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Ask the expert: Support in work

No matter how complex your emotions or your circumstances, the Carers UK Adviceline is here to give you the information you need.

Each month we take a question from the Carers UK Forum or a typical Adviceline enquiry, and one of our advisers provides an expert response.

This month Jen responds to an enquiry which often crops up on the Carers UK Adviceline, about managing a caring role which is becoming more and more intensive.

You asked:

I have been a carer for my mother for a few years now, alongside working full time. However her health has been deteriorating, and she is needing more support. It is only recently that I have started to realise that my caring role has increased, and I wondered whether there is any advice for people in my situation?


Our Adviser says:

I am sorry to hear that your mother’s health has been deteriorating recently. Now your caring role has increased it’s a good idea to find out about support that might make things more manageable.

Your rights in work

You mention that you work full-time. Balancing work and care is a challenge for many carers, and it’s useful for you to know about your rights in work, as this can help you make informed decisions and give you the confidence to ask for support. There are certain statutory rights in work that most carers have, including:

  • the right to request flexible working, which could include home-working, part-time working, term-time working, flexitime, working compressed hours, job sharing or shift work
  • the right to a reasonable amount of time off work to deal with an emergency involving a dependent (which includes your partner, child or parents, or someone living with you as part of your family)
  • the right to not be discriminated against because of your caring responsibilities

For further information on all of these rights visit

As well as your statutory rights in work, you might also have contractual rights in work which can be more generous.

Support from the local council

If you and your mother haven’t explored the support that might be available from the local council adult social services department, then you could look into getting assessments. It’s possible that the local council might be able to provide support for you and/or your mother that could help with your increased caring role. Getting an assessment is the starting point in accessing help from the local council.

Your mother could get a needs assessment, which would look at her care and support needs. During the assessment the local council would decide whether your mother has any ‘eligible needs’, and if she does they would look to see if these needs are already being met in some way (ie by yourself).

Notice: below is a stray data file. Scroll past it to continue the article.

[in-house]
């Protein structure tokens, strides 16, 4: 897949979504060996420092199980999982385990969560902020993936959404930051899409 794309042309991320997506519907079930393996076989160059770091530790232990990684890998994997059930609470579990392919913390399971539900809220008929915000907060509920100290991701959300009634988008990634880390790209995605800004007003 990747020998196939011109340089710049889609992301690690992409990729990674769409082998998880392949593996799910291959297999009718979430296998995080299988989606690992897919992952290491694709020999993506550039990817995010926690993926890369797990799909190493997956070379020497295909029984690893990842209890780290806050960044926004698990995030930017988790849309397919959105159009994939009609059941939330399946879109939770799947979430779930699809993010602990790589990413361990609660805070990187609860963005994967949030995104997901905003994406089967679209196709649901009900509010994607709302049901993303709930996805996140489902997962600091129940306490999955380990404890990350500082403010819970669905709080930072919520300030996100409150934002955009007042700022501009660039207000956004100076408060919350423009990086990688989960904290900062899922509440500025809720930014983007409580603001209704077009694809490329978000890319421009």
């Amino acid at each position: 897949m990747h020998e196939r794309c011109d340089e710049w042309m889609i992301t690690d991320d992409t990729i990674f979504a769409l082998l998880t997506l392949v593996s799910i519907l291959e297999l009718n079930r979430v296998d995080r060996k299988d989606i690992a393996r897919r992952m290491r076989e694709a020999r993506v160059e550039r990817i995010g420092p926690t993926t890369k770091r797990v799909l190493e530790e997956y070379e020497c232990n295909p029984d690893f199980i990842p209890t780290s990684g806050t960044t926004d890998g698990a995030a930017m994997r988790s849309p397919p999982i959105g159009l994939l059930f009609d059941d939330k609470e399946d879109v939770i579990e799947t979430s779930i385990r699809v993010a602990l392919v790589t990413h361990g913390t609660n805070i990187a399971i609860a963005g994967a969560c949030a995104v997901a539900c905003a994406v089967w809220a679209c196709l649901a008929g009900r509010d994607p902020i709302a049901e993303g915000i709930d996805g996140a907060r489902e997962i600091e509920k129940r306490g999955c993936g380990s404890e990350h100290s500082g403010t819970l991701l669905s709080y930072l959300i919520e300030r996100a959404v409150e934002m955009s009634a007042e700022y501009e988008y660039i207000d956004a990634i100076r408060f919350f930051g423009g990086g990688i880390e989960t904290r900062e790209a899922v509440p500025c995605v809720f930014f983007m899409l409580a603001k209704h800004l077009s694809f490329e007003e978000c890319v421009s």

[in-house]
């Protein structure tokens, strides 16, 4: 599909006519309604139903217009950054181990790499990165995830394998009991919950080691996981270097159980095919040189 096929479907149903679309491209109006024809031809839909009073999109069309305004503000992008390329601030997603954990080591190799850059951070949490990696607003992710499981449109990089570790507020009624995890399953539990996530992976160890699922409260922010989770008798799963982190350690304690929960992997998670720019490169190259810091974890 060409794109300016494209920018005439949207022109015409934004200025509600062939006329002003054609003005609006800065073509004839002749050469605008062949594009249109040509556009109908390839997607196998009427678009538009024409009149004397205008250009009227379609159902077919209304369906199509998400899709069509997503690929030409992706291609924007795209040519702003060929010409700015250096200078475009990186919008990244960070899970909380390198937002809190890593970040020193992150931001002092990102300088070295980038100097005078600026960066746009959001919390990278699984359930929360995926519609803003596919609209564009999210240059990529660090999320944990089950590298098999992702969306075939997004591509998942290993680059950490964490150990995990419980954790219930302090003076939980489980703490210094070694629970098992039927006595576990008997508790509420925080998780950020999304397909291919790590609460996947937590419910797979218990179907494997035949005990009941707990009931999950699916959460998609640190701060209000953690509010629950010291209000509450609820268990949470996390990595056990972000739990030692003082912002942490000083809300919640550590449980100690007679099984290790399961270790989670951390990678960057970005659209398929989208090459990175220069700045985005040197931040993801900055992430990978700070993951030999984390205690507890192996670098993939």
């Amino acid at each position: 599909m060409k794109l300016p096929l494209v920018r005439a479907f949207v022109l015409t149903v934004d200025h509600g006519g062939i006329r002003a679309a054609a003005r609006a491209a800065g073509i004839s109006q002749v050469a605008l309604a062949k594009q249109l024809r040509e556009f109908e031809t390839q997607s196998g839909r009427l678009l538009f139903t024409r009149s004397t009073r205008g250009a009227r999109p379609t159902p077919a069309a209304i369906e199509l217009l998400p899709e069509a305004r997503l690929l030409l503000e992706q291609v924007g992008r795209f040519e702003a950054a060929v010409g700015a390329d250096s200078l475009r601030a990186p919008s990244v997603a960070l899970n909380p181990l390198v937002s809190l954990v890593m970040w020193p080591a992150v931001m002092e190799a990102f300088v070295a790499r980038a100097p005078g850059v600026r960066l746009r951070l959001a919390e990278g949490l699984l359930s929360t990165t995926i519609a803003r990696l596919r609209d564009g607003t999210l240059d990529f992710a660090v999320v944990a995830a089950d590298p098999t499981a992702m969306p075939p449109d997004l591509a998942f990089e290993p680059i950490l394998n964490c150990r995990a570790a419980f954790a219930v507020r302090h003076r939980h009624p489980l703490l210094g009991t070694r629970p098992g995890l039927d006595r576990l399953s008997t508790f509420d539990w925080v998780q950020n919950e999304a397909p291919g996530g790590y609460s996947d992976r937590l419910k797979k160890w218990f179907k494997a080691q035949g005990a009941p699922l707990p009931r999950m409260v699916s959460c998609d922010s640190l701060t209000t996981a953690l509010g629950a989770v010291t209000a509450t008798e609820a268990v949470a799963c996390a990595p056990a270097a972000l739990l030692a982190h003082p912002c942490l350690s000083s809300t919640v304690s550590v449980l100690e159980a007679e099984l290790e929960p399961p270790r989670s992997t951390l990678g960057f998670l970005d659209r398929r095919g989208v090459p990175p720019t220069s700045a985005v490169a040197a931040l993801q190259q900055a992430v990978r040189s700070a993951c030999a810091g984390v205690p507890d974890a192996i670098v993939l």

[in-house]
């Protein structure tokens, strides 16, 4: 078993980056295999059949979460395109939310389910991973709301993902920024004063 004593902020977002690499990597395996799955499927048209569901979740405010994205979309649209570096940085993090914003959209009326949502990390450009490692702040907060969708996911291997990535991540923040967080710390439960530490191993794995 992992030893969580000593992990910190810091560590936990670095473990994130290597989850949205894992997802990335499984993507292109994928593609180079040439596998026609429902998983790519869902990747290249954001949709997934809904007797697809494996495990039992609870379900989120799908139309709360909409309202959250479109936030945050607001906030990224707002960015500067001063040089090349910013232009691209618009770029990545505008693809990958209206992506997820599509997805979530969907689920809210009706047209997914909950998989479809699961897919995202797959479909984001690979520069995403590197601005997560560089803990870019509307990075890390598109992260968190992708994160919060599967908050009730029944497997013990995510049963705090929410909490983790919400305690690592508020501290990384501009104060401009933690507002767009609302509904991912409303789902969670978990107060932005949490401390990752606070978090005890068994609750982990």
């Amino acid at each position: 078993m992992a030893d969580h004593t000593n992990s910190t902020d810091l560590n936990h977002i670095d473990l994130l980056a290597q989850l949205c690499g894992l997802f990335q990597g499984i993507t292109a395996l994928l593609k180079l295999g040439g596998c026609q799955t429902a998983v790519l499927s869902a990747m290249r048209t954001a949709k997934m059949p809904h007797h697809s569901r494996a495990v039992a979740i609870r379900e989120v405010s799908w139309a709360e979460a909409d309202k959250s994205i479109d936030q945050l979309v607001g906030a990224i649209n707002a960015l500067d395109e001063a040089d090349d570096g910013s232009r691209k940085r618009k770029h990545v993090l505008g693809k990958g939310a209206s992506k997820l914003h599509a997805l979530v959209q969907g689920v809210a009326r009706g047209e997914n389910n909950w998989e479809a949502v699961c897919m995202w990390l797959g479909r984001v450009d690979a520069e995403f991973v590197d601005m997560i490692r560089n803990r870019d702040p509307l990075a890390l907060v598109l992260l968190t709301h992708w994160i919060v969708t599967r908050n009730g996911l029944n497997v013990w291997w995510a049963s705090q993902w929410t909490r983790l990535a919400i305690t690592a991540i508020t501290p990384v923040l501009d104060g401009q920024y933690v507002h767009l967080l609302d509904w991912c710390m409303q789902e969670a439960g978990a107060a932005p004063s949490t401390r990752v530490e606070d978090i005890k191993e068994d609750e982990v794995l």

It is therefore really important to be honest about the level of care you are willing and able to provide, and it is completely your choice as to how much care to provide. For example, you could make it clear that you are unable to provide any care while you are at work (if you want to continue in your work).

If any of your mother’s ‘eligible needs’ are not already being met in some way, then the local council must meet these needs. Some examples of the sort of support that might be offered following a needs assessment include: a care worker; equipment or adaptations to the home; or replacement care so that you can take a break.

If the local council do provide support then they would carry out a financial assessment on your mother to see whether she would need to contribute towards the cost.

You could get a carer’s assessment, which would look at your caring role, and whether you need any support in this role. During the assessment the local council would decide whether you have any ‘eligible needs’, and if you do they must meet these needs.

Some examples of the sort of support that might be offered following a carer’s assessment include:

  • help with transport costs
  • help with housework or gardening
  • help to relieve stress, such as a gym membership.

If the local council do provide support then they might carry out a financial assessment on you to see whether you would need to contribute towards the cost, however not all local councils charge for support provided to carers.

For some further information on both of these assessments, you can download our assessments factsheet at

Note: The above information on assessments is relevant for England, if you live in Wales, Scotland or Northern Ireland then you can download the relevant factsheet for your nation at

Information and support for carers

For some further information and support for carers you can download our Looking after someone guide.

I hope this helps to give an overview of the sort of support that might make your situation more manageable. To get further expert advice contact the Carers UK Adviceline on 0808 808 7777 (Monday to Friday, 10am to 4pm) or email This email address is being protected from spambots. You need JavaScript enabled to view it.

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